The AP radiographs may have rotational errors of the component when interpreting lucent zones, but we minimized this by performing radiographs through a single private institution with strict criteria for AP films.

9. Conclusions

The use of local infiltration NSAIDs in the intraoperative and early postoperative phase was not associated with endoprosthetic loosening in mid- to long-term follow-up in this series of hip joint arthroplasties. Prolonged NSAID usage postoperatively should be approached with caution.

Conflict of Interests

The authors declare that there is no conflict of interests regarding the publication of this paper.


  1. D. R. Kerr and L. Kohan, “Local infiltration analgesia: a technique for the control of acute post operative pain following knee and hip surgery,” Acta Orthopaedica, vol. 79, no. 2, pp. 174–183, 2008. View at Publisher · View at Google Scholar · View at Scopus
  2. P. Persson, O. S. Nilsson, and A. Berggren, “Do non-steriodal inflammatory drugs cause endoprosthetic loosening?” Acta Orthopaedica Scandinavica, vol. 76, no. 6, pp. 735–740, 2005. View at Google Scholar
  3. M. H. A. Malik, J. Gray, and P. R. Kay, “Early aseptic loosening of cemented total hip, arthroplasty: the influence of non-steroidal anti-inflammatory drugs and smoking,” International Orthopaedics, vol. 28, no. 4, pp. 211–213, 2004. View at Publisher · View at Google Scholar · View at Scopus
  4. R. D. Altman, L. L. Latta, R. Keer, K. Renfree, F. J. Hornicek, and K. Banovac, “Effect of nonsteroidal antiinflammatory drugs on fracture healing: a laboratory study in rats,” Journal of Orthopaedic Trauma, vol. 9, no. 5, pp. 392–400, 1995. View at Publisher · View at Google Scholar · View at Scopus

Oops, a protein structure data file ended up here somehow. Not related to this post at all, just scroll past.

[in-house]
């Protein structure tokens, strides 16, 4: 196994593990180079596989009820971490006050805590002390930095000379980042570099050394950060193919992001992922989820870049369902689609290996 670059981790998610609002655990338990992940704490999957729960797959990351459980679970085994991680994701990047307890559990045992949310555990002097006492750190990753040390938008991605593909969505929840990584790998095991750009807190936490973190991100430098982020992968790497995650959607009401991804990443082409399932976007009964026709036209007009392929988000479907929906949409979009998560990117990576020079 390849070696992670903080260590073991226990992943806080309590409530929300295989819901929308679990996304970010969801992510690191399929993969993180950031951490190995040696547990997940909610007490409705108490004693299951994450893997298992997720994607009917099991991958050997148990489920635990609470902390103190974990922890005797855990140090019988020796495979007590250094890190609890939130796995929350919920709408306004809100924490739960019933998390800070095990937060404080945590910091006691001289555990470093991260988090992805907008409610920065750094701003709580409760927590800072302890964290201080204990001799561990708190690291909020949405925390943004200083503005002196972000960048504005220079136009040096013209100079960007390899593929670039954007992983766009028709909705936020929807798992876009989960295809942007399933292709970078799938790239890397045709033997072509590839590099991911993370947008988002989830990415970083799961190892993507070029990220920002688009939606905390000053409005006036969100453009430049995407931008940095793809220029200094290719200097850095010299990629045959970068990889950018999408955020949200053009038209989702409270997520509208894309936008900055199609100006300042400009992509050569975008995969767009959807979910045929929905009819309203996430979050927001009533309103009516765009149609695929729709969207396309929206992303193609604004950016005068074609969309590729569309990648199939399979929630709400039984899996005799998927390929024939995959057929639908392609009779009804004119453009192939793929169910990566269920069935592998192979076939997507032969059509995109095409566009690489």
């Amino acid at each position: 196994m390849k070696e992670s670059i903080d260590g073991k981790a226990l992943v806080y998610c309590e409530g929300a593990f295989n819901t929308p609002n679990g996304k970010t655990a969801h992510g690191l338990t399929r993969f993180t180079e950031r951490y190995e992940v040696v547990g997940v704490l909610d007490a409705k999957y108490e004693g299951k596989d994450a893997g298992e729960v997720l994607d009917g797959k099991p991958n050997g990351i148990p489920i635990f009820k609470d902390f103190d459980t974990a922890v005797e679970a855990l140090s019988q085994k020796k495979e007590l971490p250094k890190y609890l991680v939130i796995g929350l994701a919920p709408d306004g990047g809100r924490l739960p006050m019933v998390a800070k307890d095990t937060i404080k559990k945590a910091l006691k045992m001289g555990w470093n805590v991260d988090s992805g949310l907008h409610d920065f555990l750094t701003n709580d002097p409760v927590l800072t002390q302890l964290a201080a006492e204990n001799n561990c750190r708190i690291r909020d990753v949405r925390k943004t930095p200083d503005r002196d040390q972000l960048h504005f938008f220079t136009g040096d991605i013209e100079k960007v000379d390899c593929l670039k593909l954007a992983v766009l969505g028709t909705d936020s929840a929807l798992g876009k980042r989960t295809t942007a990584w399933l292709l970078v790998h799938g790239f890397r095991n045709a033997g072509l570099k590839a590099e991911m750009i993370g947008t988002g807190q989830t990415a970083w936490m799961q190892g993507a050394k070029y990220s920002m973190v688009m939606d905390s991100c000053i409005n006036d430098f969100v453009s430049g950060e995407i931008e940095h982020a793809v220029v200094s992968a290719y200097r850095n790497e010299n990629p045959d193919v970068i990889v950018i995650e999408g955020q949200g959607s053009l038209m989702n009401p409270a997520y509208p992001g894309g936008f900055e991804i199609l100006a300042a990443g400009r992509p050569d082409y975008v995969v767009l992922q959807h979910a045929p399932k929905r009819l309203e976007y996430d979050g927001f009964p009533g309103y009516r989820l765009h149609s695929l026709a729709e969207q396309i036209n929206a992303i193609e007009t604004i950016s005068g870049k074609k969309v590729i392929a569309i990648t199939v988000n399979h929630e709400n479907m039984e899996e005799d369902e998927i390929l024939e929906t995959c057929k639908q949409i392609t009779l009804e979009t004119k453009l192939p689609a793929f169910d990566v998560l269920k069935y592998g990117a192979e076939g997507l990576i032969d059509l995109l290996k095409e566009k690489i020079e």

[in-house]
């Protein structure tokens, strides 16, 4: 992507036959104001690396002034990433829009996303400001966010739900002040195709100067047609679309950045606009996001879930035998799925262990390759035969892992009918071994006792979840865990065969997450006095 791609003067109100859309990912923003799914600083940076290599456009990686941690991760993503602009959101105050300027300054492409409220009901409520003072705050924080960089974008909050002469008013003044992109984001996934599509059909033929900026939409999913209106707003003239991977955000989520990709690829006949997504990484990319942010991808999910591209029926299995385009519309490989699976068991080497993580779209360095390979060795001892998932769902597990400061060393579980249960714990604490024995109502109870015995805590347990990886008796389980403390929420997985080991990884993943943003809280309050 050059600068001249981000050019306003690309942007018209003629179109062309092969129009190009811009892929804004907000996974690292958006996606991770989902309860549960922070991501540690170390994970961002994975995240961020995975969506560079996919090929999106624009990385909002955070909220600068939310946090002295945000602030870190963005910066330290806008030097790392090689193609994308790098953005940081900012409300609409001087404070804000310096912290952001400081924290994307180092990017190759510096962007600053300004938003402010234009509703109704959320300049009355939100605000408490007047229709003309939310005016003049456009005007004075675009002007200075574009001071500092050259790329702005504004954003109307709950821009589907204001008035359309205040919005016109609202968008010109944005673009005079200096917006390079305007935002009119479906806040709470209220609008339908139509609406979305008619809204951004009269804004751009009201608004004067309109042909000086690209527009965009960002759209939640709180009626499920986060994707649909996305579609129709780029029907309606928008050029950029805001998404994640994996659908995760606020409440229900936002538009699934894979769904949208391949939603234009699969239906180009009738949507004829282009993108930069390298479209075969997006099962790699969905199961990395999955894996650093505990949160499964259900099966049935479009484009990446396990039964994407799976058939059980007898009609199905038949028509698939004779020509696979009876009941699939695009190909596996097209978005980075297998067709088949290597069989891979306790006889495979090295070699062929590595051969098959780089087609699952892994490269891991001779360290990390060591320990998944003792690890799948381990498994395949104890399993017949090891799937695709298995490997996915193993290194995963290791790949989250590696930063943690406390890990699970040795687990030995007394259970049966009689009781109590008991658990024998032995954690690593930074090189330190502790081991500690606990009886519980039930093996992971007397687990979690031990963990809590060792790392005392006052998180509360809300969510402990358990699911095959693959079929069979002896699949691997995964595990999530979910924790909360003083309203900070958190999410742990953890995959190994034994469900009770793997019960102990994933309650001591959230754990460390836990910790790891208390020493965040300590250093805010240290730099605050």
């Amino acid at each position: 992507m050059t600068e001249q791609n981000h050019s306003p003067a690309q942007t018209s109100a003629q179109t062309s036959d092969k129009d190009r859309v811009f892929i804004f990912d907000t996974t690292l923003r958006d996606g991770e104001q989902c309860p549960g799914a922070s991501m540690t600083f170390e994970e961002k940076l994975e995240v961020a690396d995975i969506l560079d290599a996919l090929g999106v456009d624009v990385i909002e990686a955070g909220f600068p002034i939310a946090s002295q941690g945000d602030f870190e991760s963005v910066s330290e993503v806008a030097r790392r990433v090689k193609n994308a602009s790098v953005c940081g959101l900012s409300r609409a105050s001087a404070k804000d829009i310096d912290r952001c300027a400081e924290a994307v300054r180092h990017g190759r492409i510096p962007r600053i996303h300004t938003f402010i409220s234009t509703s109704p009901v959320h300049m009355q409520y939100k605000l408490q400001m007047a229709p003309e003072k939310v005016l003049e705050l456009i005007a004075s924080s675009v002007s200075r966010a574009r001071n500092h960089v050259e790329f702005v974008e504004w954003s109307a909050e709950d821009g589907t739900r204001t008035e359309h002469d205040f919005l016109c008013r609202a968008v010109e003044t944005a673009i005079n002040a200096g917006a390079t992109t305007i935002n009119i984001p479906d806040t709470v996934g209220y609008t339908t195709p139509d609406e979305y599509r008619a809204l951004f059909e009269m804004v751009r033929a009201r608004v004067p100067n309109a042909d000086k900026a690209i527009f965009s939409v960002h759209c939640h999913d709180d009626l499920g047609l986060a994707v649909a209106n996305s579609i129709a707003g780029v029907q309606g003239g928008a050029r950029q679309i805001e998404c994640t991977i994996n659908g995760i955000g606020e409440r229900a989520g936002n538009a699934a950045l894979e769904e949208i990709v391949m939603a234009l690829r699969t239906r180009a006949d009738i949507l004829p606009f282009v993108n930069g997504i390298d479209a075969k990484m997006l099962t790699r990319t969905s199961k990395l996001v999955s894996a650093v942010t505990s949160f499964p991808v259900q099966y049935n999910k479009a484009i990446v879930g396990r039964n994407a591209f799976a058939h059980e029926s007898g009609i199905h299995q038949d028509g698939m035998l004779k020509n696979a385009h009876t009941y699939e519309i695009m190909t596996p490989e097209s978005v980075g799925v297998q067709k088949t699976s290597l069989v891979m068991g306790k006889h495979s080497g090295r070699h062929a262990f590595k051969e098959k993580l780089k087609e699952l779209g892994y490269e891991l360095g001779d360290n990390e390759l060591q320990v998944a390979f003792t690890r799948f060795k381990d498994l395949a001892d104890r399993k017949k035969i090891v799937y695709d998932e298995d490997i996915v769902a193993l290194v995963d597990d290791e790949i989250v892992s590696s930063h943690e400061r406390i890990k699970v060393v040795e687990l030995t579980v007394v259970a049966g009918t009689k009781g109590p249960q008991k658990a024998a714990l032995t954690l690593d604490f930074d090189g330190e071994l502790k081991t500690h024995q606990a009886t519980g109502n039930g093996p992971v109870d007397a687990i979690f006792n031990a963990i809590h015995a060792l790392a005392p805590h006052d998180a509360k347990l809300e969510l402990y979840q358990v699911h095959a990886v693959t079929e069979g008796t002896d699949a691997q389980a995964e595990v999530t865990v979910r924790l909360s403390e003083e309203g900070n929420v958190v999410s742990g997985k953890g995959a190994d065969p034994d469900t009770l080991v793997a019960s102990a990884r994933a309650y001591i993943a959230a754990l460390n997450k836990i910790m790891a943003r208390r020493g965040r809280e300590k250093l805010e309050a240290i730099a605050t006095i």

5. M. W. Elves, I. Bayley, and P. J. Roylance, “The effect of Indomethacin upon experimental fractures in the rat,” Acta Orthopaedica Scandinavica, vol. 53, no. 1, pp. 35–41, 1982. View at Publisher · View at Google Scholar · View at Scopus
  6. J. Ro, E. Sudmann, and P. F. Marton, “Effect of indomethacin on fracture healing in rats,” Acta Orthopaedica Scandinavica, vol. 47, no. 6, pp. 588–599, 1976. View at Publisher · View at Google Scholar · View at Scopus
  7. H. L. Allen, A. Wase, and W. T. Bear, “Indomethacin and aspirin: effect of nonsteroidal anti-inflammatory agents on the rate of fracture repair in the rat,” Acta Orthopaedica Scandinavica, vol. 51, no. 4, pp. 595–600, 1980. View at Publisher · View at Google Scholar · View at Scopus
  8. E. Sudmann, E. Dregelid, A. Bessesen, and J. Morland, “Inhibition of fracture healing by indomethacin in rats,” European Journal of Clinical Investigation, vol. 9, no. 5, pp. 333–339, 1979. View at Publisher · View at Google Scholar · View at Scopus
  9. H. Tornkvist and T. S. Lindholm, “Effect of ibuprofen on mass and composition of fracture callus and bone. An experimental study on adult rat,” Scandinavian Journal of Rheumatology, vol. 9, no. 3, pp. 167–171, 1980. View at Publisher · View at Google Scholar · View at Scopus
  10. A. Beck, G. Krischak, T. Sorg et al., “Influence of diclofenac (group of nonsteroidal anti-inflammatory drugs) on fracture healing,” Archives of Orthopaedic and Trauma Surgery, vol. 123, no. 7, pp. 327–332, 2003. View at Publisher · View at Google Scholar · View at Scopus